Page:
Politics

This Was the Coup

Rioters carrying Trump flags break through Capitol doors
A pro-Trump mob breaks into the U.S. Capitol on Wednesday. Win McNamee/Getty Images

There will not be a peaceful transition of power between the 45th and 46th American presidents. The country’s leaders and its leading institutions—the traditional ones, not the Trump ones—spent four years promising that transition, despite everything Donald Trump might say to the contrary. It was the safe, secure alternative to other, more confrontational courses of action, the fallback plan when congressional subpoenas, judicial oversight, and even impeachment turned out to be toothless: Let the voters decide, trust the Constitution, and this will pass.

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No matter how this administration eventually gives way to the next one, the promise of a peaceful transition has already failed. It failed on live video, over the course of hours. The president told his supporters he would never accept the results of the election he lost, he urged them to go to the Capitol to support him, and they complied. Trump’s loyalists stormed in on the official counting of the electoral votes, forcing the legislators to break it off, hide under their desks, and then flee the building. The invaders looted souvenirs; police shot a woman dead.

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The Trump era (and American history, of which it is a part) has been defined by a stubborn, fretful failure to call things what they are. Bribery, ethnic cleansing, kidnapping, murder—surely the president didn’t really do these things. He couldn’t have meant them that way. Not seriously, or not literally.

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Seriously, literally, actually: On Jan. 6, at the president’s direction, the constitutionally scheduled process for the transfer of power was interrupted by violence. By night, police had cleared the building, and Congress set out to try again.

In the meantime, the National Guard was called in for additional security—but not on the president’s orders. By the account of the secretary of defense (or the acting secretary, in the preexisting shambles of the Trump administration), the decision to deploy the guard was made in consultation with Vice President Mike Pence and the leaders of Congress.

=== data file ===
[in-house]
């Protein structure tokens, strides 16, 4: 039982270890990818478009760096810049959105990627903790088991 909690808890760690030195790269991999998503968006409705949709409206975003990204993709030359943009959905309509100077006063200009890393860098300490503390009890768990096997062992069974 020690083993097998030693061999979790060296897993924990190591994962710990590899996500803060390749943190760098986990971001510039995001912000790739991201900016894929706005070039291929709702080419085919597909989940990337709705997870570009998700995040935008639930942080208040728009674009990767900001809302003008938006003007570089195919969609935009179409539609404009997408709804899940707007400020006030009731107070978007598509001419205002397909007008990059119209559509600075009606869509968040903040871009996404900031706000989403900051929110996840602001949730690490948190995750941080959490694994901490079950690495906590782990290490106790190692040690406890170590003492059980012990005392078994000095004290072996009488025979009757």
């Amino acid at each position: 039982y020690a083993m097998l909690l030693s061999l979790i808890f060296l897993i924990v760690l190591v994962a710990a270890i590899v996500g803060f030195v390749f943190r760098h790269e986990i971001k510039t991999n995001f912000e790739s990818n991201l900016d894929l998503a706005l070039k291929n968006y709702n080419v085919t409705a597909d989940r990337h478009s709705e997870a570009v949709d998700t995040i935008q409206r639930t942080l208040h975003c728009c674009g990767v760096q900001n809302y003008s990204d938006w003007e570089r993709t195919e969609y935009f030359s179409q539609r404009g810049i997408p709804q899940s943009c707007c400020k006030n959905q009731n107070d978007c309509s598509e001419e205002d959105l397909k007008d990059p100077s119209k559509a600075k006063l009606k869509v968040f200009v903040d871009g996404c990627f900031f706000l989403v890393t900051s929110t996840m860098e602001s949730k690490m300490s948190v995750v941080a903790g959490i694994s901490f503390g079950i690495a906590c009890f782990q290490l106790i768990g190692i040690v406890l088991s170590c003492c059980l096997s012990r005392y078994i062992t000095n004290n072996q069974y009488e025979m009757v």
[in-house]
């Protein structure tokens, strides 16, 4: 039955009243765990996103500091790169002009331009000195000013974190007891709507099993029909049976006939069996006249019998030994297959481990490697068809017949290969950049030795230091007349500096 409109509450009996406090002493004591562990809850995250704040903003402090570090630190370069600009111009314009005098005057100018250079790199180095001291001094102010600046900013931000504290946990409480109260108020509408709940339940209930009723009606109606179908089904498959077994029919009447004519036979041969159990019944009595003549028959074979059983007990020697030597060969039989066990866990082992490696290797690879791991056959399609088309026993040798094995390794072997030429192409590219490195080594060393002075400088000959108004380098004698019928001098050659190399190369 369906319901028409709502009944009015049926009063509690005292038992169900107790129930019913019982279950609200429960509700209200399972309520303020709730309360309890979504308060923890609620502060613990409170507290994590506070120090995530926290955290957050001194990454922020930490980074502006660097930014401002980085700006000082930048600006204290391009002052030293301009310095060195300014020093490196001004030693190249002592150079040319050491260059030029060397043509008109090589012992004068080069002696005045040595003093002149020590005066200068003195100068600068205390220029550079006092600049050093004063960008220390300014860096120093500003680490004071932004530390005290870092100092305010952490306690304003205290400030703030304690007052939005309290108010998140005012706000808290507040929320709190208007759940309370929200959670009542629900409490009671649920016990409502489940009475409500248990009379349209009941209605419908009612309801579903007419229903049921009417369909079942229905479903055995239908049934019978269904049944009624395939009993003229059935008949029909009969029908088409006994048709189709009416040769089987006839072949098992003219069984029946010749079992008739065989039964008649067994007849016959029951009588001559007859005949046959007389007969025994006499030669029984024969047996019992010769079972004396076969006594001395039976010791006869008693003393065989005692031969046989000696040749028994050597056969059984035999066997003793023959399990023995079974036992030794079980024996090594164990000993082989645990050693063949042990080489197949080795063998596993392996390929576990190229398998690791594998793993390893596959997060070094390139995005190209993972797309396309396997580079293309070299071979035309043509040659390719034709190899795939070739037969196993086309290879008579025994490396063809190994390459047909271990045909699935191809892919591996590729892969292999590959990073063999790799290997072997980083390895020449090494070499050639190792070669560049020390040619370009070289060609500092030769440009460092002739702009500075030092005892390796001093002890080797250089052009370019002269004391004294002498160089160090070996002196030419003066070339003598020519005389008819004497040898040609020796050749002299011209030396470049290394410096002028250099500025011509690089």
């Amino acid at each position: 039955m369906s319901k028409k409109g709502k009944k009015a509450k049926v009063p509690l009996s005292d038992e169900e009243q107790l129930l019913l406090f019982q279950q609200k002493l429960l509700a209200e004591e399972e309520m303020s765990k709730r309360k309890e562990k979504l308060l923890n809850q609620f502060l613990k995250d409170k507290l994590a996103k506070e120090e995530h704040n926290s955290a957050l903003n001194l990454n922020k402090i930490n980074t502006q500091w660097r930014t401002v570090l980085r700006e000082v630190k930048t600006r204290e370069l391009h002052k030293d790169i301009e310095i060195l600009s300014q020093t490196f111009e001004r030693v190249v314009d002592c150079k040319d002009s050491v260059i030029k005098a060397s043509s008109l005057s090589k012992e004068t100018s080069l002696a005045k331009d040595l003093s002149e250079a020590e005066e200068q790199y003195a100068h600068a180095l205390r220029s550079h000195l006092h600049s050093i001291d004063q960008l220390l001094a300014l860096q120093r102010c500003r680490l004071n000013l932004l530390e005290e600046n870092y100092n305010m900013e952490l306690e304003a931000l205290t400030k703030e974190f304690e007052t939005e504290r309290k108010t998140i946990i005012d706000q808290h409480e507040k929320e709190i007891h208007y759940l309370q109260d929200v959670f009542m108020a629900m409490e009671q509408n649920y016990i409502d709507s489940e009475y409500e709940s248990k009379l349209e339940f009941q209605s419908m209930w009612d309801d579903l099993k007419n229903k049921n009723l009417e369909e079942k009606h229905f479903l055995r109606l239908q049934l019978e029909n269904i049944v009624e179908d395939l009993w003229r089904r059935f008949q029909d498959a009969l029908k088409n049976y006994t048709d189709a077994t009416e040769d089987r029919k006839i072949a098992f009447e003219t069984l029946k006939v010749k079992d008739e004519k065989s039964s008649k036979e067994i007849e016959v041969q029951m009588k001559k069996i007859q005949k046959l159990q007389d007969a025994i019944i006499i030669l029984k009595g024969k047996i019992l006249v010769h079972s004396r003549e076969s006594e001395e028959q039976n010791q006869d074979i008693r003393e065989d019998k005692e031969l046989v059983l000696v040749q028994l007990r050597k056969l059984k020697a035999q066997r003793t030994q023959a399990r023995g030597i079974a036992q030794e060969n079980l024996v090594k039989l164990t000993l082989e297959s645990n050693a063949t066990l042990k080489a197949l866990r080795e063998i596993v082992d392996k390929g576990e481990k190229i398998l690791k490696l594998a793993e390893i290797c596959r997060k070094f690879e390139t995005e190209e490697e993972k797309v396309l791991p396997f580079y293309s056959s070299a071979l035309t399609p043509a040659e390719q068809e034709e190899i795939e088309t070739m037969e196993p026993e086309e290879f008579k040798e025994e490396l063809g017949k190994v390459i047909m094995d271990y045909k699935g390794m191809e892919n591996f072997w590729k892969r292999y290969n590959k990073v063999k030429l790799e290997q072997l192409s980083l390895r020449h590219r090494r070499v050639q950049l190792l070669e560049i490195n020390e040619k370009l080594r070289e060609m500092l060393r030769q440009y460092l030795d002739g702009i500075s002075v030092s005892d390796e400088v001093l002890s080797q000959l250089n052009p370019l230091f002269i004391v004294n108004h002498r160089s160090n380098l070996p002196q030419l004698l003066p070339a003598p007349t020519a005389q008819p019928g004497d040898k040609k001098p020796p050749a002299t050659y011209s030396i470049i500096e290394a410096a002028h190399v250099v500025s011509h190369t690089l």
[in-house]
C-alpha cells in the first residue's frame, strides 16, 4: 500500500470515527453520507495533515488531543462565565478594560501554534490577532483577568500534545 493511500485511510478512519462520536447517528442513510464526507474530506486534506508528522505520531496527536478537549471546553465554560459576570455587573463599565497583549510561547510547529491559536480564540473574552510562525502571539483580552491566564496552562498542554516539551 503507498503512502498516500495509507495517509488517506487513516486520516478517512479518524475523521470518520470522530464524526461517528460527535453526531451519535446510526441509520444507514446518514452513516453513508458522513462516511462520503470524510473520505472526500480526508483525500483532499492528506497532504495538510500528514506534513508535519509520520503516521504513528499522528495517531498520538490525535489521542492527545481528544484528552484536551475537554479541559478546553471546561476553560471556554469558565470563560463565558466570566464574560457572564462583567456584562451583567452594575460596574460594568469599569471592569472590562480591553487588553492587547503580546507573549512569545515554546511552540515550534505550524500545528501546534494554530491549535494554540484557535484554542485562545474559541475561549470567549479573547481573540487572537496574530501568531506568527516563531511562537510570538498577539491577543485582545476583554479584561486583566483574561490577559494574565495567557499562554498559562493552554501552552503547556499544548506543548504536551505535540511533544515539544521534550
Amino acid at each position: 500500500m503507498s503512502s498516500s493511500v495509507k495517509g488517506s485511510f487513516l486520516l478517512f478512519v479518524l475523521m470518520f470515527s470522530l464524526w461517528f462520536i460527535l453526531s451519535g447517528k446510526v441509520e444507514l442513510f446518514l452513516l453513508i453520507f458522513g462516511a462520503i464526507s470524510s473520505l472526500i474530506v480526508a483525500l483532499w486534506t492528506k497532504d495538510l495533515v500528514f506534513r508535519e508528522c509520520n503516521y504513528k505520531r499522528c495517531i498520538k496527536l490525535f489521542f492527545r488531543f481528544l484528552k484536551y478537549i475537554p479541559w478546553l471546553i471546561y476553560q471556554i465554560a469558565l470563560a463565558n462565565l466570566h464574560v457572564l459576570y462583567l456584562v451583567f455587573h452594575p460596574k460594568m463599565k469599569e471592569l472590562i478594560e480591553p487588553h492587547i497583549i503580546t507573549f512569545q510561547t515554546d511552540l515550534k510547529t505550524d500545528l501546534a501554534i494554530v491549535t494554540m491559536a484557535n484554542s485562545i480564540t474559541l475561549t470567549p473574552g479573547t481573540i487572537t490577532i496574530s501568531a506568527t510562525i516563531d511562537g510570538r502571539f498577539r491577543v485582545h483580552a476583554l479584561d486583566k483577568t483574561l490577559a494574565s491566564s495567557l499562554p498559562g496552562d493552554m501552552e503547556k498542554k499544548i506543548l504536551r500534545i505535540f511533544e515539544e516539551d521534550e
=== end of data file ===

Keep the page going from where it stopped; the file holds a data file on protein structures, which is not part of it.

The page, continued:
This was not a minor distinction. Earlier in the day, Trump denounced Pence to his followers after the vice president, preparing to oversee the Electoral College count, publicly denied that he had the power to personally reject the votes, as the president claimed he did, because he wanted him to do it. Trump kept attacking Pence on Twitter even after the vice president had been taken underground by the Secret Service to escape the president’s mob.

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That is: Confronted with this split between the president and the vice president, the military rejected its constitutional commander in chief and sided with Pence. It was the reasonable thing to do, with political violence spinning out of control in the nation’s capital.

From the home stretch of the campaign through Election Day and beyond, as Trump made ever more false and fantastic claims of election fraud, and pursued ever more outlandish theories of how to overturn the results, there was a running debate about what exactly would qualify as a “coup.” Animating it all was a sense of condescension and unreality: A coup is a thing that happens in other, more backward nations, often with our help. Coups are not the sort of thing that could happen here (even if, historically, they did).

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Technically, the coup experts pointed out, if Trump did seize another term, the correct term would be autogolpe, not coup, since he would simply be an existing president extending his own rule, rather than an outsider overthrowing an incumbent. This was clever in a way that missed the entire point: The United States isn’t ruled by a president, but by an agreement about how the office of president is filled, through elections, on an established timetable. A president of the United States who stays on after losing an election would automatically become something else.

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Donald Trump and his Republican supporters have been playing with the idea of that something else for long time. It has been tawdry and stupid, with Four Seasons Landscaping and sweaty hair dye. But as the Sri Lankan writer Indi Samarajiva wrote early in the process, coups look stupid until you understand they’re real. Trump and his lackeys have been attacking the election that defines the presidency, telling their supporters that it wasn’t legitimate, that the other side’s votes didn’t exist. When the mob reached the Capitol, Republican lawmakers were in the middle of saying so in their official capacity, delaying the official count to make speeches about how Biden could not possibly have won, how Trump had bigger rally crowds, how some power greater than the officially tabulated and certified votes of the states was what they really believed in.

And then the doors broke down and the glass shattered and the power that their president kept invoking was loose in the halls of Congress. The Constitution was on the run, and the armed forces had a decision to make. The answer to a coup was a countercoup. Inauguration Day may still come on time, and the voters may see Joe Biden sworn in as president. But it won’t be because the system survived.

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